I live in a rural area myself (pop. 1500) and while it is not the actual bible belt it is religiously conservative. You can read about my experience with making a freethinkers meeting in Don’t Tell. Fall of 2016 they finally put it in the schedule.

      What happened since I gave up fighting Intergroup is that I did start the meeting, and relentlessly went around and announced it, and started speaking up against the god stuff in every meeting I went to. In the beginning I got a lot of hostility for it, later I just got them jaded, and eventually I started getting support from a number of open-minded old-timers; they do exist.

      I strongly encourage everyone to fight against the religiosity, it does pay off. I also started making a variety of pamphlets (email if you are interested) including a schedule of secular meetings in northern California. One day our DCM emailed it to me, in case I hadn’t seen it. This was a nice gesture from someone who in the beginning had been at least slightly against my endeavors. Someone had been handing these schedules out at a post-conference assembly,and our DCMc had not noticed that it was me who made it. She was just trying to be helpful and supportive.


  3. Sam M. says:

    Can you provide a reference for the 1961 Bill Wilson quote you provide at the end? Thanks for all the effort put into this helpful chapter.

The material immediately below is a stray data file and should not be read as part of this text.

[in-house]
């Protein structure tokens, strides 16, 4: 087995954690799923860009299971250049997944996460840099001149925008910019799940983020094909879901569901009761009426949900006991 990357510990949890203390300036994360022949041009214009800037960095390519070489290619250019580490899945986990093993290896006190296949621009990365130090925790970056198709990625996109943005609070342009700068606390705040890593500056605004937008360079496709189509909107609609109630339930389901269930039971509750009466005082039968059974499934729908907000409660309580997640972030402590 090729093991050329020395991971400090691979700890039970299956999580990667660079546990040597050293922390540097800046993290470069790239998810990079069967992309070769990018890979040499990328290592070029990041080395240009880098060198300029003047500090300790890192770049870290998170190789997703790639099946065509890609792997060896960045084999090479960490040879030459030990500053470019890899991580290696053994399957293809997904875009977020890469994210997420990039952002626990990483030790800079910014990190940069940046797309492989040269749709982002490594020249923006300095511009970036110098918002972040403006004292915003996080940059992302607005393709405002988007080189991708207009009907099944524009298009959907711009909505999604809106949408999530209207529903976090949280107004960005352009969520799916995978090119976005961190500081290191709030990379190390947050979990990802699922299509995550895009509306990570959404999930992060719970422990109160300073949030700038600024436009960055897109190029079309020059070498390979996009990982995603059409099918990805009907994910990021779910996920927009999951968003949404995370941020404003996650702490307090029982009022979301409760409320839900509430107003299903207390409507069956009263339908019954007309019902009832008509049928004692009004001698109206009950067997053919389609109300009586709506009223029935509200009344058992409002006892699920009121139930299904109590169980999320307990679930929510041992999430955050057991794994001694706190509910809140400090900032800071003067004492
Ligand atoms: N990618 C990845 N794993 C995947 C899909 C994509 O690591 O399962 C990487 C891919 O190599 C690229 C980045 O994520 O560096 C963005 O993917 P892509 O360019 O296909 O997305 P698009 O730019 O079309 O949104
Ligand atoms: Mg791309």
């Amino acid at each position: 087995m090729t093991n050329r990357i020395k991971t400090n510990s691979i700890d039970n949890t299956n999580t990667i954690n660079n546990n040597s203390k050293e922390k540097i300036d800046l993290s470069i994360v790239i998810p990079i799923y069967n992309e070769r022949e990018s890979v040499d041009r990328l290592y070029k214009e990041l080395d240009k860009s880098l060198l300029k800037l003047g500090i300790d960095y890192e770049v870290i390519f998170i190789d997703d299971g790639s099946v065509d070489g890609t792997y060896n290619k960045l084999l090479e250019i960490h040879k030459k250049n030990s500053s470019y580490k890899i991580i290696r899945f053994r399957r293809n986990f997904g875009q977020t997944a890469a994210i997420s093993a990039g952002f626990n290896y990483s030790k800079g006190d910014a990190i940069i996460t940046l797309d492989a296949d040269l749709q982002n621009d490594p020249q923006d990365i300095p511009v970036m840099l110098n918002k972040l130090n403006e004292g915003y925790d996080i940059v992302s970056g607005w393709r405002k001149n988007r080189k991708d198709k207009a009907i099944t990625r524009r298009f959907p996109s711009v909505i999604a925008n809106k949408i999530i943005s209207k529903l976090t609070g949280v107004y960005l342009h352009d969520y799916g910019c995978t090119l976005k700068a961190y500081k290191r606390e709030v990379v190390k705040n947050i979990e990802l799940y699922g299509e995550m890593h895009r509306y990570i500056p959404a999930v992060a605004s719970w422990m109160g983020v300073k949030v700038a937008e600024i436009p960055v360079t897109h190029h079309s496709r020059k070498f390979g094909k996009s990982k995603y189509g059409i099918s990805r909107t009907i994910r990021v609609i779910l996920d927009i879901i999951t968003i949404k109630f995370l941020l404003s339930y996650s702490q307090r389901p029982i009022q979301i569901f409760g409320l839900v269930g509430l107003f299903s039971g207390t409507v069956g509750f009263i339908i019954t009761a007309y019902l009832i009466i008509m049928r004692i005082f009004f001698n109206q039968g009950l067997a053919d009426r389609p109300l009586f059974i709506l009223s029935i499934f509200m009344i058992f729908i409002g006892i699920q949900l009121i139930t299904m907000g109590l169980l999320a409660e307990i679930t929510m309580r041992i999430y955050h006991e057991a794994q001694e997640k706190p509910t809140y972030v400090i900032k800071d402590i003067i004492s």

4. Anthony L. says:

    Thanks for the article & doing all the research Life-j. I’m definitely with you on the notion of why do I have to find some concept of a Higher power (God) by any other term. I spent years looking into the background, history and possibility of the Christian God & having come to the opinion that there is no evidence or indication of anything supernatural (which is fine by me). But hey I’m in AA: find some other supernatural entity. Yes I’ve tried all that. “The room is my higher power”.
    Or “nature” fits the gap. Kind of liberating to share “I don’t have one” but 11 years sober through mutual support & fellowship but most people at my home group don’t want to hear that. My meeting is no different than many. If a newcomer or detox person turns up they are straight in with their story. How they found a sponsor. Read the book under supervision. Said a “step 3 prayer. Went through the steps rigorously with their sponsor. All that stuff. So I sit there & think, What am I going to say? I came here because I couldn’t control how much I drank & obsessed about when not drinking. Came to regular meetings. Did service & tried to improve my attitude to life.
    So these days I tend not to share for the newcomer. My excuse. It may sound conflicting after a big book thumping. So just disappointing when 95% of them never come back. Oh yeh “they’re just not ready”.

  5. John L. says:

    “Sobriety is not the name of the game, God is.” This is the slogan of the false AA: the Steps and Big Book religious crap. I have long maintained that there is an inverse relationship between spirituality and sobriety, and this quote proves it.